Attempting To Heal From the Khmer Rouge, One Person at a Time
By Youk Chhang
Monday, May 22, 2006
In 2004, a team from the Documentation Center of Cambodia visited the family of Srun Try (an alias) in a village two hours south of
For reasons he still doesn’t understand, he was imprisoned a year later: “They shackled me, accusing me of running away from the battle field, of being a Lon Nol soldier... They kept me handcuffed and shackled my legs at night. They also hit my head with an ax handle and tied electrodes to me and gave me shocks. A man named Chhuon tied my feet and hung me upside down.”
When the Vietnamese entered
Srun Try told our researchers that every night since 1979, he would wake up in a sweat, screaming from his nightmares. Srun Try is among the 81 percent of Cambodians who experienced violence during Democratic Kampuchea when an estimated 1.7 million people, or about a quarter of
Today, in a country of about 12 million people, an estimated 3.3 million still suffer from post-traumatic stress disorder. Their symptoms include trouble sleeping or concentrating, depression, blackouts, headaches, vertigo, intestinal problems, nightmares and episodes of violent behavior.
Many psychologists believe that the high rate of violence in
Most Cambodians lack access to professional mental health care; the country has only 26 trained psychiatrists and perhaps a hundred general practitioners who have received about 12 weeks of mental health training. PTSD victims have had little choice but to seek help from traditional healers, herbalists and fortunetellers. Few understand the causes of their problems Many people in this predominantly Buddhist country have attributed their sufferings to karma.
The UN and the Cambodian government will hold trials of surviving senior Khmer Rouge leaders in 2007. No one, including Dr Sotheara Chhim of the Transcultural Psychosocial Organization, is certain about the effect this will have on Cambodian victims of PTSD. If the trials are successful, people could gain new insight into their suffering and begin to heal. If not, the trials could open old wounds and re-traumatize people who have suppressed their memories of torture, fear, starvation and death for over 25 years.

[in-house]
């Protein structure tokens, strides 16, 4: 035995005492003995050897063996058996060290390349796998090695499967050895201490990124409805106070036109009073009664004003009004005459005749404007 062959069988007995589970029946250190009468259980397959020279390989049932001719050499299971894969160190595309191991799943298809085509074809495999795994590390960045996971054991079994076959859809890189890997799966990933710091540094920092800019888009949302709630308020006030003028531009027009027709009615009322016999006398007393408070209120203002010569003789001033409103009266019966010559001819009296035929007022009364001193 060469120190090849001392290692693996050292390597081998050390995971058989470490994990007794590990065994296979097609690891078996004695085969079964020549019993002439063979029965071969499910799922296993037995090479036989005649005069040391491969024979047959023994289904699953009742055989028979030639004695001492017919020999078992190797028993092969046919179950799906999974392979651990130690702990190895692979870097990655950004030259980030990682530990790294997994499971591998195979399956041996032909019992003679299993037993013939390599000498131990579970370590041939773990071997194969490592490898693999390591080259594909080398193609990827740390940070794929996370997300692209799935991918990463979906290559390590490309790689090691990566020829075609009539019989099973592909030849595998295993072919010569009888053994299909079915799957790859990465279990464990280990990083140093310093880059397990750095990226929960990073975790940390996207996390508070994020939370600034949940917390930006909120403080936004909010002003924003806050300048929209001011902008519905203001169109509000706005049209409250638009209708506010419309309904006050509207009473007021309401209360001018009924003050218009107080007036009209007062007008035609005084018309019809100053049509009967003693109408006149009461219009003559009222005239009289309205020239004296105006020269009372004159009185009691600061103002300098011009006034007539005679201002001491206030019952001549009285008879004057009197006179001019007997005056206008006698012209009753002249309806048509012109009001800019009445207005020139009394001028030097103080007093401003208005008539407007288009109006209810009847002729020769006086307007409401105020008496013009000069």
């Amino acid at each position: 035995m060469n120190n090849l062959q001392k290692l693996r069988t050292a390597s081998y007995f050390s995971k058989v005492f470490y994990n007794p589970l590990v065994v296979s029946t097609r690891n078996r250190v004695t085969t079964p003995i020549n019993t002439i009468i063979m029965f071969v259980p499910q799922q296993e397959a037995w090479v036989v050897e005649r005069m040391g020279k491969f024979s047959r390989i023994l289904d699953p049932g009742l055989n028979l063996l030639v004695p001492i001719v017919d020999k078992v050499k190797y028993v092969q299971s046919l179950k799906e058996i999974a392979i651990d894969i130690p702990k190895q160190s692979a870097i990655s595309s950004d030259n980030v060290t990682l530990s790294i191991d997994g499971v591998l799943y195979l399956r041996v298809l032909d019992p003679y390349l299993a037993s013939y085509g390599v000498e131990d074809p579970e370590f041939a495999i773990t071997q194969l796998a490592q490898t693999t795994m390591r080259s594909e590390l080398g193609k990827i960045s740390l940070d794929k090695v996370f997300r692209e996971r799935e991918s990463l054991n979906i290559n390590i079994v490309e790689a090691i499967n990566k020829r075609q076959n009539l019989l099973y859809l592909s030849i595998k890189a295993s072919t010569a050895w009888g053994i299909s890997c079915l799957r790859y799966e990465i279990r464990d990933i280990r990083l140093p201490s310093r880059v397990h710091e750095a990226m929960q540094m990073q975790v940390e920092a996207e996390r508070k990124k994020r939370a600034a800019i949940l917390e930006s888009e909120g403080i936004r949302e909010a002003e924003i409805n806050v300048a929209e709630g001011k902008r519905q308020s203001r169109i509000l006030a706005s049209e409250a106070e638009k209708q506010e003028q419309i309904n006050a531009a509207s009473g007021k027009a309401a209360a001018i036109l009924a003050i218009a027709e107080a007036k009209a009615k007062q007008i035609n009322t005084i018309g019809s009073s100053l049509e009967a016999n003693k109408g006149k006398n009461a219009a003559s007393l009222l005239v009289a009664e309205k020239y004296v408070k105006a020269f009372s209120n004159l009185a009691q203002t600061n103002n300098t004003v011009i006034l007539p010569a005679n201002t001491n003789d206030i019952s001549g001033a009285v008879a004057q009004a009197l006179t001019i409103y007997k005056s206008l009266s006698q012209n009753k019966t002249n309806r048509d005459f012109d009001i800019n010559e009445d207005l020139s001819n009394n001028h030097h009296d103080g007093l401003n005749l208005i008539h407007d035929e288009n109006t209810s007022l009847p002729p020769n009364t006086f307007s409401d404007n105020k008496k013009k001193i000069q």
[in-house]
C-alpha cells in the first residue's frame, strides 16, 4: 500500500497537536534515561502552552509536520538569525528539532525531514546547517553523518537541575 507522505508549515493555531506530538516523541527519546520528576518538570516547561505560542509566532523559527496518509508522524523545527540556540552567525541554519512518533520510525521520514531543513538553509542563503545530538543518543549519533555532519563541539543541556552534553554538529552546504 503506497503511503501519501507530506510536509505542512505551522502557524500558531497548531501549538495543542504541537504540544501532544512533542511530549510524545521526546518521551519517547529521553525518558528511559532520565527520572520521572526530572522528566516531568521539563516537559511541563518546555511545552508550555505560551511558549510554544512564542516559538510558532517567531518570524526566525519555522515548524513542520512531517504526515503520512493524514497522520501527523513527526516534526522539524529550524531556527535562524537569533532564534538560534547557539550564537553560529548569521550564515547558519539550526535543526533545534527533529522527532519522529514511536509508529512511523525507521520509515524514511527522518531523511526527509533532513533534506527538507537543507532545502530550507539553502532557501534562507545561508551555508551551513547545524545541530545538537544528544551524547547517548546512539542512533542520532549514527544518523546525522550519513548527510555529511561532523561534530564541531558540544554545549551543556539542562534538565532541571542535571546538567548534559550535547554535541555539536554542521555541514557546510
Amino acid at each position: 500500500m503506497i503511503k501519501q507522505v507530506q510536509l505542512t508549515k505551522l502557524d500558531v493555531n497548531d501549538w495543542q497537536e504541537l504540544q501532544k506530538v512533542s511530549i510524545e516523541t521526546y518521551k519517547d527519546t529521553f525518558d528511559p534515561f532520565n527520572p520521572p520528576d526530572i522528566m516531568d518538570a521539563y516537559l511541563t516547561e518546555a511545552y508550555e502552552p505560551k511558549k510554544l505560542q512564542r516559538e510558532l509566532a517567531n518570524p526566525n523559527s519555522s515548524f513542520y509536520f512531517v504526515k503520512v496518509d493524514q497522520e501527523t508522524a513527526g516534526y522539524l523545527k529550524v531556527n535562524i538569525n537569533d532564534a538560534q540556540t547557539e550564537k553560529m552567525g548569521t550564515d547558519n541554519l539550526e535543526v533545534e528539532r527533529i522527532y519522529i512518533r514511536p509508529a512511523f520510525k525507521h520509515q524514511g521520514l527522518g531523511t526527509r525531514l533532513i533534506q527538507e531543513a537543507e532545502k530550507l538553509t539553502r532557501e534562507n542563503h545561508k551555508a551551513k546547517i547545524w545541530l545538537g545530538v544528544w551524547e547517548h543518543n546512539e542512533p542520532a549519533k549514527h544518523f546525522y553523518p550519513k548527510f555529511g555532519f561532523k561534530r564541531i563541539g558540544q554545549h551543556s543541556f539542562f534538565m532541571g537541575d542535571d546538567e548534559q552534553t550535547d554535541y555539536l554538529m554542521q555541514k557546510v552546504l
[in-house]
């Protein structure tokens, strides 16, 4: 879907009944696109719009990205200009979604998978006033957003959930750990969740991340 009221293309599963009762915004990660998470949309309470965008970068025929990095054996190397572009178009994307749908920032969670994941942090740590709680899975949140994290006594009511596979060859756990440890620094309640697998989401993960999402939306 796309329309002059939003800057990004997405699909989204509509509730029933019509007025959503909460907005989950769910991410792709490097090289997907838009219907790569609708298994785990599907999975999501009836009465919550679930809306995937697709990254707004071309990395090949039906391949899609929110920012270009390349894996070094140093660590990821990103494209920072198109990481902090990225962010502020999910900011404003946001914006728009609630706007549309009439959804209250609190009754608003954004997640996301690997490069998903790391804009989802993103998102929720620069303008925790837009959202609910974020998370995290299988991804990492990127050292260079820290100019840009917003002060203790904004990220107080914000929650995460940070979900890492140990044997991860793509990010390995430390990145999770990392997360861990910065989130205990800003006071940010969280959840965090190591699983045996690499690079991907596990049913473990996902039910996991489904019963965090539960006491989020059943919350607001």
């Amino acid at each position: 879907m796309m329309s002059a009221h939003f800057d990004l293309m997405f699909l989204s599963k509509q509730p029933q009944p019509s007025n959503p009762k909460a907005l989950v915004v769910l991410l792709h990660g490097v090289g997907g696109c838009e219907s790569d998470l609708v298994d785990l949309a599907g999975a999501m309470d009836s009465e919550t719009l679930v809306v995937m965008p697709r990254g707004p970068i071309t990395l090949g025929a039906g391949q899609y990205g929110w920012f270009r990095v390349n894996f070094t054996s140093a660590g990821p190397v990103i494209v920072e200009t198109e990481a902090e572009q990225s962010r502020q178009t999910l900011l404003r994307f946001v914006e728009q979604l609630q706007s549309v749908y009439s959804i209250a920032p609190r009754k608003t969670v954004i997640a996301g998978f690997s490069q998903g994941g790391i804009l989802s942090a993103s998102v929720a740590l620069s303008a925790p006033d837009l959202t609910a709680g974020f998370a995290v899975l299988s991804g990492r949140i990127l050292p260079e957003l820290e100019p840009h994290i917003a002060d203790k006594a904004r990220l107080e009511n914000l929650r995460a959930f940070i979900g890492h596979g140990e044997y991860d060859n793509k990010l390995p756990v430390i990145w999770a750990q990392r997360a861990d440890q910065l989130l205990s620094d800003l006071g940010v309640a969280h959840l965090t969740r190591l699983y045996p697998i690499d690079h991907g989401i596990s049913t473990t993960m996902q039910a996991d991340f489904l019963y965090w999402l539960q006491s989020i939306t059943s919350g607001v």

In 2000, Cees Kieft of the Netherlands Embassy visited DC-Cam. He suggested that we work with TPO Cambodia to create a program for PTSD victims. At the time, I had my doubts. After all, most Cambodians have been affected by the Khmer Rouge – everyone suffered. So who was going to help them? Mr. Kieft replied that people who were less traumatized would help those who had more severe PTSD.
With that simple solution in mind, we began the pilot Victims of Torture project in January 2003 with $7,000 from the Dutch Embassy. After a year of identifying potential project sites, conducting interviews and counseling sessions, the Victims of Torture project began in earnests in January 2004 with funding from USAid. TPO Cambodia trained DC-Cam staff on how to identify people suffering from psychological disorders.
Our teams traveled to three provinces (two where the majority of inhabitants are victims of the regime and one that held many former perpetrators) and interviewed villagers about their lives under the Khmer Rouge. In the process, they identified potential clients for psychological care. In all, DC-Cam interviewed 302 people: 214 were victims who had suffered either directly or indirectly (for example, through the loss of loved ones) and 88 were former Khmer Rouge cadres. We identified 95 people as suffering from PTSD and referred them to TPO Cambodia. TPO Cambodia visited the pilot areas twice a month to provide counseling and treatment.
Because of staffing constraints and the time required to travel to the more remote pilot areas, they were able to assist 60 people. Those who had the most severe symptoms were treated individually, and a few received antidepressant medication and vitamins. The rest were treated in group therapy.
Many of the therapy sessions also focused on behavioral problems, such as alcoholism and domestic violence, which have broader consequences for the community. The project in corporate a number of new and culturally appropriate techniques to help people address their trauma. For example, because all of the participants in the pilot project were Buddhists, we added a session to discuss Buddhist ways of dealing with stress. For example, participants were taught muscle relaxation and breathing techniques to help alleviate their anxiety and anger. Counselors also drew on the Buddhist concept of mindfulness: focusing one’s consciousness and senses on the present moment to prevent dissociation.
Another important aspect of this project was helping communities address their problems and challenges, particularly because victims and perpetrators form Democratic Kampuchea live in the same villages. Thus, the project sought to create a climate in which victims and perpetrators could communicate with each other and begin to understand how the others felt. In late 2005, we brought 25 victims and 25 perpetrators together on a three-day trip to visit genocide sites and talk about what happened during the Khmer Rouge regime.
Although forgiveness did not come easily to everyone, most of the victims said that they understood the circumstances that made the perpetrators act as they did. Many challenges lie ahead for
Seeing the benefits of treatment, they too, came forward to request assistance from the project. With so few counselors in